In this study, the influence of organic carbon on P sorption was investigated by relating P-sorption parameters statistically to organic carbon concentration. Two other methods have been used to study the influence of organic carbon on P retention. The first method has been to reduce the organic carbon content of soil samples by chemical treatments (usually [H.sub.2][O.sub.2]), while trying to minimise the effects of the treatment on other soil components. Borggaard et al. (1990) found no influence of organic carbon removal on P sorption in five Danish sandy soils, whereas de Mesquita Filho and Torrent (1993) noted a large increase in P sorption after similar treatment of Brazilian soils. The [H.sub.2][O.sub.2] treatment of Geric Ferralsols is relatively ineffective, and successive treatments are necessary to obtain a significant decrease of organic carbon content (data not shown), thereby affecting other soil components. The second method of studying the influence of organic carbon on P sorption consists in adding dissolved organic matter to soil suspensions. This method has the advantage of identifying the organic acids that are responsible for the P sorption. Organic carbon was the main soil property that correlated (P [is less than] 0.001) with the Freundlich sorption parameter [K.sub.f] for the soils (Table 3). The organic carbon effect on P sorption can be positive (Brennan et al. 1994) or negative (Parfitt 1978), or there may be no effect (Borggaard et al. 1990). These conflicting results occur with different experimental conditions, especially the time of reaction between organic substances and oxides (Gerke 1993). Organic carbon was associated with mineral components, as measured by the large positive correlation between organic carbon and [Al.sub.P] ([r.sup.2] = 0.83***) and [Fe.sub.P] ([r.sup.2] = 0.91***) and the difficulty in removing organic carbon by [H.sub.2][O.sub.2] treatment. The positive effect of organic carbon can be explained by the need for orthophosphate ions to diffuse through organic matter-oxide complexes to reach sorption sites, and by the competition between organic acids and orthophosphate for them.
Aluminium and iron compounds provide the major P-sorbing surfaces in tropical soils (Uehara and Gillman 1981). Negative correlations were, nevertheless, found between [K.sub.f] and pyrophosphate-extractable Fe and Al ([Fe.sub.P] and [Al.sub.P]) for soils of this study. The highest correlation coefficient was obtained with the poorly crystalline aluminium oxides ([Al.sub.D] - [Al.sub.P], r = 0.74), which occupy a large proportion of sorption surfaces in these soils. Aluminium amorphous compounds have a larger sorbing capacity than Fe compounds in highly weathered soils (Syers et al. 1971).
As P sorption was related to several soil properties, a multiple regression analysis relating P sorption and other independent soil variables was carried out. [Fe.sub.P] and [Al.sub.P] were related to organic matter (r = 0.91 and r = 0.82, respectively) and were therefore not included. The multiple regression equations selected by the models were:
[K.sub.f] = 2062.6 - 12.5 Org.C + [Epsilon] ([r.sup.2] = 0.73)
[K.sub.f] = 737.8 - 14.37 Org.C + 135.1 ([Fe.sub.D] - [Fe.sub.O]) + [Epsilon] ([r.sup.2] = 0.85)
where [Epsilon] is the model error.
The equation terms can be easily determined by routine chemical analyses and both equations may be used as predictive tools for estimating the P-sorption characteristics of Geric Ferralsols of the island.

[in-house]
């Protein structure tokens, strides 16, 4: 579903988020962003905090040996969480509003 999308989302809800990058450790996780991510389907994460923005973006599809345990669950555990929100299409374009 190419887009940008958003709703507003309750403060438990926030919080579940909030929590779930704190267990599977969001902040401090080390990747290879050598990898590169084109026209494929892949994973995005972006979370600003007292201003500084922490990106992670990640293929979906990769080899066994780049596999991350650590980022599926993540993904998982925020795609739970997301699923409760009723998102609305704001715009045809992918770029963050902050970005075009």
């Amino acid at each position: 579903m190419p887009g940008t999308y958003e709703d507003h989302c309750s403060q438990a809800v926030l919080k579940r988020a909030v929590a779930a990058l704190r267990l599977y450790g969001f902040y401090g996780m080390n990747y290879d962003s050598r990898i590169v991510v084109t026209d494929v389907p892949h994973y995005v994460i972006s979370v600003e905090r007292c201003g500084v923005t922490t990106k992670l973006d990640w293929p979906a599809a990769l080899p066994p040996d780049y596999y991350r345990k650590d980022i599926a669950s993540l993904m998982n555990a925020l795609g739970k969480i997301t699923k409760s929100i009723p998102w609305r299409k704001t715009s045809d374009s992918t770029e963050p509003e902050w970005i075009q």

Desorption plots for 2 soil samples (TW21 and TW23) are presented in Fig. 2. The large shift between sorption and desorption lines is the expression of an hysteresis phenomenon. The first desorption step removed only 4-8% of the P added during the adsorption step, as can be seen by the low slope of the first part of the desorption curve (Fig. 2). Further, there is a highly significant (P [is less than] 0.01) exponential decrease in the quantities of P desorbed sequentially at each stage of the desorption process ([r.sup.2] [is greater than] 0.997).
[Figure 2 ILLUSTRATION OMITTED]
The total desorption was very small, as 8 successive desorptions on TW21 and TW23 resulted in a decrease of 30% (topsoil sample) and 20% (subsoil sample) of the P initially added. There are 3 possible reasons for this desorption. First, it may correspond to irreversible reactions of adsorbed P with soil compounds that lead to a stronger bond by rearrangement of the phosphate ions on the surfaces (Kuo and Lotse 1974). Second, it may be attributed to the presence of precipitation processes at high P concentrations and to the difficulty of dissolving P from precipitates. Third, it may be due to the fact that desorption equilibrium was not reached. Desorption is a slower process than adsorption (Barrow 1983), occurring for long periods. The 24-hour shaking period between desorptions appears to be not long enough to reach an equilibrium, which is essential if sorption is to be regarded as irreversible. However, even in the absence of an equilibrium, the magnitude of the hysteresis between P sorption and P desorption in these soils is very large. This clearly may relate to the known unavailability of P to plants grown in these soils.
Geric Ferralsols from New Caledonia are extremely rich in Fe and A1 oxides, but almost free of silicate clays. Geric Ferralsols from the island of Mare showed very large P sorption capacities due to their large amounts of A1 and Fe oxides. The Freundlich and Langmuir equations both provided a good fit to the data, although the concentration range was large and precipitation was likely to occur. A significant, negative correlation between P sorption and organic carbon content was found, resulting in a larger P availability in topsoils. This relationship provides a first estimate of P availability in these soils. The desorbability of P in these soils was very low. Further investigations in these P-sorbing soils should concentrate on the confirmation of these results for lower P concentrations and the management of organic matter, which increases P availability.
This research was supported by the `Contrat de developpement entre la Province des Iles et l'ORSTOM pour l'etude des risques de degradation de la fertilite des sols et de pollution des lentilles d'eau douce' and by the French Ministry of University Education and Research for operation no. 6DEF.
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Manuscript received 4 January 2000, accepted 27 September 2000
I. G. Dubus(A) and T. Becquer(B)
I.R.D., Agropedology Laboratory, B.P. A5, 98848 Noumea cedex, New Caledonia.
(A) Corresponding author; e-mail: firstname.lastname@example.org; present address: Soil Survey and Land Research Centre, Cranfield University, Silsoe, Beds MK45 4DT, UK.
(B) Present address: I.R.D., c/o C.N.R.S., Centre de Pedologie Biologique, UPR 6831 associee a l'Universite de Nancy I, B.P. 5, 54501 Vandoeuvre-les-Nancy cedex, France.
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|Author:||Dubus, I. G.; Becquer, T.|
|Publication:||Australian Journal of Soil Research|
|Date:||Mar 1, 2001|